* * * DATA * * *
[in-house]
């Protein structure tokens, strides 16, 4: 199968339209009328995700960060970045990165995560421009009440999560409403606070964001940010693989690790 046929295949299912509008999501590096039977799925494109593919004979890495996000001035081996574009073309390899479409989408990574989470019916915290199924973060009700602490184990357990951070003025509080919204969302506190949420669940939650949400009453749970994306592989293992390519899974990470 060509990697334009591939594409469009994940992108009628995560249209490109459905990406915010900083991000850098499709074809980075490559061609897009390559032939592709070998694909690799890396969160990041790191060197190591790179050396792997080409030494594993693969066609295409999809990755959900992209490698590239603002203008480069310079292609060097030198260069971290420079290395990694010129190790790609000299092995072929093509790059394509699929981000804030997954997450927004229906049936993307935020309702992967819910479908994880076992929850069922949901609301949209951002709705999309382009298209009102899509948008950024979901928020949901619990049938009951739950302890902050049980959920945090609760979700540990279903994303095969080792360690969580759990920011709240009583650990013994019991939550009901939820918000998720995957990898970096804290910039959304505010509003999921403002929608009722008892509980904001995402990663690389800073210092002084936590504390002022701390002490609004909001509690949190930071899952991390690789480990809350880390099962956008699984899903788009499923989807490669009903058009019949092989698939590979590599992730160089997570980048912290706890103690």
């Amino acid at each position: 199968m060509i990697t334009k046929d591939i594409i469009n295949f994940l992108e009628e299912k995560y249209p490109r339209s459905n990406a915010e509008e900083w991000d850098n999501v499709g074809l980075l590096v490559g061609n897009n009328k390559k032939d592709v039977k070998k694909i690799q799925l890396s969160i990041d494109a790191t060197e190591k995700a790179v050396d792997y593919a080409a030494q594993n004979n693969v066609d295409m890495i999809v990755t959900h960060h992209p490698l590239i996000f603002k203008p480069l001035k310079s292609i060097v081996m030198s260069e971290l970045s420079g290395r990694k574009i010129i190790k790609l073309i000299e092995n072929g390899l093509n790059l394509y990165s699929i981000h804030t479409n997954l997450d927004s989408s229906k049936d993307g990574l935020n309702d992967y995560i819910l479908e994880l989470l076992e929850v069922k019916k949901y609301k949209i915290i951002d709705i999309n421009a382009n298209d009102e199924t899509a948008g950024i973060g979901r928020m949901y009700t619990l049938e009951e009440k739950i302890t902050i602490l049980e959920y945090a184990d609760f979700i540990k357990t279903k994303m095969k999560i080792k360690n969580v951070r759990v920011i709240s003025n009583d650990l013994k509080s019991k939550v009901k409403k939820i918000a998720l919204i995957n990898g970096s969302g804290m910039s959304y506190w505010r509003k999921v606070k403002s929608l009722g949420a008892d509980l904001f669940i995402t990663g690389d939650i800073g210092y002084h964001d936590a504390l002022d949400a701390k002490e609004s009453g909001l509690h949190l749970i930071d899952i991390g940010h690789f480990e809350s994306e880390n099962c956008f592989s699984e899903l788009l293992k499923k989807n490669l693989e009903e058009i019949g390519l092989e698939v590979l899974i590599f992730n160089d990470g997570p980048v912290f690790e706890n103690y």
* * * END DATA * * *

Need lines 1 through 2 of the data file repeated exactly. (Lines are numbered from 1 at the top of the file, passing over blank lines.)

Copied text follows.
[in-house]
């Protein structure tokens, strides 16, 4: 199968339209009328995700960060970045990165995560421009009440999560409403606070964001940010693989690790 046929295949299912509008999501590096039977799925494109593919004979890495996000001035081996574009073309390899479409989408990574989470019916915290199924973060009700602490184990357990951070003025509080919204969302506190949420669940939650949400009453749970994306592989293992390519899974990470 060509990697334009591939594409469009994940992108009628995560249209490109459905990406915010900083991000850098499709074809980075490559061609897009390559032939592709070998694909690799890396969160990041790191060197190591790179050396792997080409030494594993693969066609295409999809990755959900992209490698590239603002203008480069310079292609060097030198260069971290420079290395990694010129190790790609000299092995072929093509790059394509699929981000804030997954997450927004229906049936993307935020309702992967819910479908994880076992929850069922949901609301949209951002709705999309382009298209009102899509948008950024979901928020949901619990049938009951739950302890902050049980959920945090609760979700540990279903994303095969080792360690969580759990920011709240009583650990013994019991939550009901939820918000998720995957990898970096804290910039959304505010509003999921403002929608009722008892509980904001995402990663690389800073210092002084936590504390002022701390002490609004909001509690949190930071899952991390690789480990809350880390099962956008699984899903788009499923989807490669009903058009019949092989698939590979590599992730160089997570980048912290706890103690």